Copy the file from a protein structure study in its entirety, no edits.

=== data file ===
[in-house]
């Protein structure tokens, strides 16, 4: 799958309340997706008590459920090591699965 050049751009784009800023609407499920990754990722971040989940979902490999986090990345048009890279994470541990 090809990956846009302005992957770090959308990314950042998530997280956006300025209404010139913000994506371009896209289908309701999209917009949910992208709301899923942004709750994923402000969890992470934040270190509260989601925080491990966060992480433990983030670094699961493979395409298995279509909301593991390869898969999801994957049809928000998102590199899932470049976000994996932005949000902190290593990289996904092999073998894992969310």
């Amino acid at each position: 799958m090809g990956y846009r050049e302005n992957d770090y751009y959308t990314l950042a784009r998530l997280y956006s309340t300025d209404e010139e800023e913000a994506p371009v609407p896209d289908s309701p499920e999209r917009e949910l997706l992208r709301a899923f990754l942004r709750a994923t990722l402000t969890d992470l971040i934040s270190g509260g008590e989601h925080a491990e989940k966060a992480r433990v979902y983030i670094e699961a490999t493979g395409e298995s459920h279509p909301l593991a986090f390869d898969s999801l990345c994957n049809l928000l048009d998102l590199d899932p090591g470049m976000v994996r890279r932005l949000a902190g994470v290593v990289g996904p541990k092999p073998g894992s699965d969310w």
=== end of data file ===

[in-house]
């Protein structure tokens, strides 16, 4: 799958309340997706008590459920090591699965 050049751009784009800023609407499920990754990722971040989940979902490999986090990345048009890279994470541990 090809990956846009302005992957770090959308990314950042998530997280956006300025209404010139913000994506371009896209289908309701999209917009949910992208709301899923942004709750994923402000969890992470934040270190509260989601925080491990966060992480433990983030670094699961493979395409298995279509909301593991390869898969999801994957049809928000998102590199899932470049976000994996932005949000902190290593990289996904092999073998894992969310």
């Amino acid at each position: 799958m090809g990956y846009r050049e302005n992957d770090y751009y959308t990314l950042a784009r998530l997280y956006s309340t300025d209404e010139e800023e913000a994506p371009v609407p896209d289908s309701p499920e999209r917009e949910l997706l992208r709301a899923f990754l942004r709750a994923t990722l402000t969890d992470l971040i934040s270190g509260g008590e989601h925080a491990e989940k966060a992480r433990v979902y983030i670094e699961a490999t493979g395409e298995s459920h279509p909301l593991a986090f390869d898969s999801l990345c994957n049809l928000l048009d998102l590199d899932p090591g470049m976000v994996r890279r932005l949000a902190g994470v290593v990289g996904p541990k092999p073998g894992s699965d969310w």